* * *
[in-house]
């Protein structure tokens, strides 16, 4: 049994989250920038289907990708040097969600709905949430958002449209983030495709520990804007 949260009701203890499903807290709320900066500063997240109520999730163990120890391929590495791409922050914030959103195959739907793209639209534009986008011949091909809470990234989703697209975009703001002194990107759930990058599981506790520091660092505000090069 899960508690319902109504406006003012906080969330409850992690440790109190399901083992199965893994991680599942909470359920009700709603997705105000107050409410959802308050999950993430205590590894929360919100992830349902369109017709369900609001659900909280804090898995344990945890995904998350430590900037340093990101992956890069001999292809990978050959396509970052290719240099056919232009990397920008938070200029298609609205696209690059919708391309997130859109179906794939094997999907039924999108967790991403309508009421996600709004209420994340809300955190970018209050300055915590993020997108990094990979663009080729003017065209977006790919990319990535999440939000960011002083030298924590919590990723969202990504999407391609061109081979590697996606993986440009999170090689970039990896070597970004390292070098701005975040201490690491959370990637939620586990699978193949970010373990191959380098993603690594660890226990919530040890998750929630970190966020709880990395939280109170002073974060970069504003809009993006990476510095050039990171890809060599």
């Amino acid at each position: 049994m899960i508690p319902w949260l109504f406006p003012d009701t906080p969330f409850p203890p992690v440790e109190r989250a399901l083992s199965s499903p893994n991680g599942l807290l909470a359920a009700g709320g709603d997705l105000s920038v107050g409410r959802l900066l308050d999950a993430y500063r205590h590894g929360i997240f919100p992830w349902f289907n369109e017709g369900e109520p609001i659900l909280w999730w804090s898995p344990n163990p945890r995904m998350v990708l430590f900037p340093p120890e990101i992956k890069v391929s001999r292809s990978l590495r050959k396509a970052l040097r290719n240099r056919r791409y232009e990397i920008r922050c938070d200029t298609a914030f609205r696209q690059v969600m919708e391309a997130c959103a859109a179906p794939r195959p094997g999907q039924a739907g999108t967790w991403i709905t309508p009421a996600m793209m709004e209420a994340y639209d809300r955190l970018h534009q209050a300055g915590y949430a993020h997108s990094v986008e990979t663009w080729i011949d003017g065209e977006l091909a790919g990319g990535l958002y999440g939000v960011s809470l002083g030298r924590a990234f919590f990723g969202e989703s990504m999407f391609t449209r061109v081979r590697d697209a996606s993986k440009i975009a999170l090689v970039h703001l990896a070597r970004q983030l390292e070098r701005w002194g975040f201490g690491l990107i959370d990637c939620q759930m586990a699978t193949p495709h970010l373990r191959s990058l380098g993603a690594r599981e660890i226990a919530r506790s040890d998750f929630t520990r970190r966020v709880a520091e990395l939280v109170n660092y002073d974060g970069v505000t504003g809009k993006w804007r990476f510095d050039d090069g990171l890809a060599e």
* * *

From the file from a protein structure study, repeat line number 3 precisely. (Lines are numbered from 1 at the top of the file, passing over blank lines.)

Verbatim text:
């Amino acid at each position: 049994m899960i508690p319902w949260l109504f406006p003012d009701t906080p969330f409850p203890p992690v440790e109190r989250a399901l083992s199965s499903p893994n991680g599942l807290l909470a359920a009700g709320g709603d997705l105000s920038v107050g409410r959802l900066l308050d999950a993430y500063r205590h590894g929360i997240f919100p992830w349902f289907n369109e017709g369900e109520p609001i659900l909280w999730w804090s898995p344990n163990p945890r995904m998350v990708l430590f900037p340093p120890e990101i992956k890069v391929s001999r292809s990978l590495r050959k396509a970052l040097r290719n240099r056919r791409y232009e990397i920008r922050c938070d200029t298609a914030f609205r696209q690059v969600m919708e391309a997130c959103a859109a179906p794939r195959p094997g999907q039924a739907g999108t967790w991403i709905t309508p009421a996600m793209m709004e209420a994340y639209d809300r955190l970018h534009q209050a300055g915590y949430a993020h997108s990094v986008e990979t663009w080729i011949d003017g065209e977006l091909a790919g990319g990535l958002y999440g939000v960011s809470l002083g030298r924590a990234f919590f990723g969202e989703s990504m999407f391609t449209r061109v081979r590697d697209a996606s993986k440009i975009a999170l090689v970039h703001l990896a070597r970004q983030l390292e070098r701005w002194g975040f201490g690491l990107i959370d990637c939620q759930m586990a699978t193949p495709h970010l373990r191959s990058l380098g993603a690594r599981e660890i226990a919530r506790s040890d998750f929630t520990r970190r966020v709880a520091e990395l939280v109170n660092y002073d974060g970069v505000t504003g809009k993006w804007r990476f510095d050039d090069g990171l890809a060599e």